Why Your Homepage Isn’t Really Your Homepage

by Linda Pophal

 

For me, the summer months represent a relatively quiet time to catch up on some professional development activities that tend to be at the bottom of my list during busier times of the year. This summer, I’ve signed up for a few Coursera courses, including one called “Digital Analytics for Marketing Professionals.” One of the reading assignments led me, as is often the case, down a rabbit hole to more and more intriguing topics until I found myself looking at a post by Avinash Kaushik on his blog, Occam’s Razor.

In the post, he made a very logical and insightful point: individuals and organizations that have websites have lost control of what their homepages are. Those who own the websites think of their homepages as the main entry point for their websites. But step back from that a bit to consider how people really engage with websites.

You don’t even have to think about it; you can use your analytics to tell you. As Kaushik points out, every analytics package will have some report that tells you how (and where) people are entering your site. And, while what you consider to be your homepage may be the main point of entry, there are also likely to be several other points of entry.

For our website, for instance, I find that many visitors enter through links from various social media posts or other online communications that may be generated by us, or by organizations that have referral links to our site on their sites.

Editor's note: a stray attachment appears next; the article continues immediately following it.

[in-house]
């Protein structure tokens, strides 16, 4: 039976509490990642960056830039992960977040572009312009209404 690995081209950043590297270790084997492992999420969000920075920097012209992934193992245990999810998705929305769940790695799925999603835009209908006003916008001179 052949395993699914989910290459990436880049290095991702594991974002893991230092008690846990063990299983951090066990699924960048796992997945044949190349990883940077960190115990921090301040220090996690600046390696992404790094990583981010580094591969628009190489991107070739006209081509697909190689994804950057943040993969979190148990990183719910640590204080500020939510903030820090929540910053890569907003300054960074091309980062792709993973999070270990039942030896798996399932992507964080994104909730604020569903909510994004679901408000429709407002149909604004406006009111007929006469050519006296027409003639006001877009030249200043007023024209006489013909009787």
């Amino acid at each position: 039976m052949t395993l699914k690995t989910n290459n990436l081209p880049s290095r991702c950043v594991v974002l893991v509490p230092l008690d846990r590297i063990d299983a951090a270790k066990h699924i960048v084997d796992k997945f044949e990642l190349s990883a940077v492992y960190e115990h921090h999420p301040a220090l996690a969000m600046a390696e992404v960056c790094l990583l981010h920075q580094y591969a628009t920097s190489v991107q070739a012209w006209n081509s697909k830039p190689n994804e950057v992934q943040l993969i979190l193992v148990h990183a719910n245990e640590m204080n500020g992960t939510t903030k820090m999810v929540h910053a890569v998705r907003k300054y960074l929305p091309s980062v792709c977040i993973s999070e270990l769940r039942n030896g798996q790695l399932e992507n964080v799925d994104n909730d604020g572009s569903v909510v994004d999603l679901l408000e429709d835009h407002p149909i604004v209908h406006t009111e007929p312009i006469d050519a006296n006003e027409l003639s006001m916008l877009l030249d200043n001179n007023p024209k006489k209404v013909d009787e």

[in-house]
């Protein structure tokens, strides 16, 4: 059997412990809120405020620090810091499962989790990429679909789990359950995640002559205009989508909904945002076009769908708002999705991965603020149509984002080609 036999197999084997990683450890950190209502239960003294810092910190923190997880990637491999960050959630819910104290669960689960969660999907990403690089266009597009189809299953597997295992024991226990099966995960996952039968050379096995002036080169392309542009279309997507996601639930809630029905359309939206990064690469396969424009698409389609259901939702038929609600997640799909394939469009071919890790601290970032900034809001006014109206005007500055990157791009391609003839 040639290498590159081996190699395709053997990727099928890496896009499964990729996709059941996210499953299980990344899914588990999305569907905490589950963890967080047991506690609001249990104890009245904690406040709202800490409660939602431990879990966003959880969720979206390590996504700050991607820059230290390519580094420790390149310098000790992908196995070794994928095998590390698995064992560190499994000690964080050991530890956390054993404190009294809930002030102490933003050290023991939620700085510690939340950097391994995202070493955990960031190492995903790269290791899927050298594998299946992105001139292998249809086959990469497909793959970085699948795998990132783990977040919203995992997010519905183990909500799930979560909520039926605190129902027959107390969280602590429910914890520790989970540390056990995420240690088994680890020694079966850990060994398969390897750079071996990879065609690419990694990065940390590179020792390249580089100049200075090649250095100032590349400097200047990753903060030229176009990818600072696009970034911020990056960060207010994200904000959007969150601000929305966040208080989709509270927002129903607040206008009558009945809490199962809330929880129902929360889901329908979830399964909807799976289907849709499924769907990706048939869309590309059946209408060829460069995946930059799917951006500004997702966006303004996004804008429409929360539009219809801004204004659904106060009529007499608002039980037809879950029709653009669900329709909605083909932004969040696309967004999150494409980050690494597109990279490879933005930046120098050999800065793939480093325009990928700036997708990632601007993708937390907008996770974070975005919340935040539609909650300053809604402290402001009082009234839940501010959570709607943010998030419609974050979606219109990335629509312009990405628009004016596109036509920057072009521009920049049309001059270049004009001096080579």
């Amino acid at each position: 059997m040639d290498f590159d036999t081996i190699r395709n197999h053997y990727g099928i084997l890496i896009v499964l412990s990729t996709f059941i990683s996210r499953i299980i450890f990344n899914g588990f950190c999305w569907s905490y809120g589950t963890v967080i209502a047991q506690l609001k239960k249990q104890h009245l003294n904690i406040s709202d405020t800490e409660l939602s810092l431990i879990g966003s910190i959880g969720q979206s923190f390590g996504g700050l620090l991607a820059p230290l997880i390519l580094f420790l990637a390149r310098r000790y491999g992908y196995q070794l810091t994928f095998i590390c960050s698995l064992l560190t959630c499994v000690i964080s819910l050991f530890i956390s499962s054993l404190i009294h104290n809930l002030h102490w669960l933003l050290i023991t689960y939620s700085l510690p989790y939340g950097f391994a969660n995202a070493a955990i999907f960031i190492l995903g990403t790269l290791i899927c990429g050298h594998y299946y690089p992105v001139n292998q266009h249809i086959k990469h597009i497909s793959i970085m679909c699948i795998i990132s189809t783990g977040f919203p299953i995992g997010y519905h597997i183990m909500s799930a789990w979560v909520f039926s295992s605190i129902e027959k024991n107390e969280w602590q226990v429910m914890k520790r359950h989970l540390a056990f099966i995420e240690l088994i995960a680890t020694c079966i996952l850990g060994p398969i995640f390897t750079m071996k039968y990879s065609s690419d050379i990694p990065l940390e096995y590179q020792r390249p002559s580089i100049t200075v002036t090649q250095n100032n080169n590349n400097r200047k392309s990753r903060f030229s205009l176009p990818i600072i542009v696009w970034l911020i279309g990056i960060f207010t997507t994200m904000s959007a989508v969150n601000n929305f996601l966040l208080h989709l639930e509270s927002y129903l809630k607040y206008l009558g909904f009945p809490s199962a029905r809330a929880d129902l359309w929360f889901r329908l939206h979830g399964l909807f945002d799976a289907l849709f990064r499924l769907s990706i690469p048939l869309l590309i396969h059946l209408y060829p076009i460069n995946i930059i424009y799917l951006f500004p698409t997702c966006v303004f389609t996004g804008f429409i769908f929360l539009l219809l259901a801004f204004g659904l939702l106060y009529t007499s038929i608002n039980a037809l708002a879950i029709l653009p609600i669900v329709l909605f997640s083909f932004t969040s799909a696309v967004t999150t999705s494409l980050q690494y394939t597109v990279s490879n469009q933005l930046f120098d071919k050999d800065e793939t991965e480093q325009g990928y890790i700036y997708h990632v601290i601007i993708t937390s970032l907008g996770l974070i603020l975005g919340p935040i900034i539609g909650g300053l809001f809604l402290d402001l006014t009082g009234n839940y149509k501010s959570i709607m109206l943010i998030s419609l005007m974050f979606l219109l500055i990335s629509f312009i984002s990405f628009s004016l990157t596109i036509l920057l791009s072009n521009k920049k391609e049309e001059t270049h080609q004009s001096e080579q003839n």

Our homepage isn’t necessarily our homepage! And, chances are, neither is yours.

Why is that important? Because if visitors aren’t entering where we think they’re entering, we need to make sure that wherever they engage with us, we’re telling our story completely—or offering a quick and convenient way for them to access our story. Keep in mind that the way you envision how someone might navigate your site may or may not be a reflection of reality.

That can be concerning. It can also be extremely useful information, and it’s likely right at your fingertips. Armed with this knowledge, you can then make adjustments to your website’s content to help drive the results you’re looking for. Don’t think like you; think like them. A better understanding of how your audience is engaging with you can help you better deliver content that is relevant and compelling!

 

Recommended Reading

The Everything Guide to Customer Engagement

 

 

 

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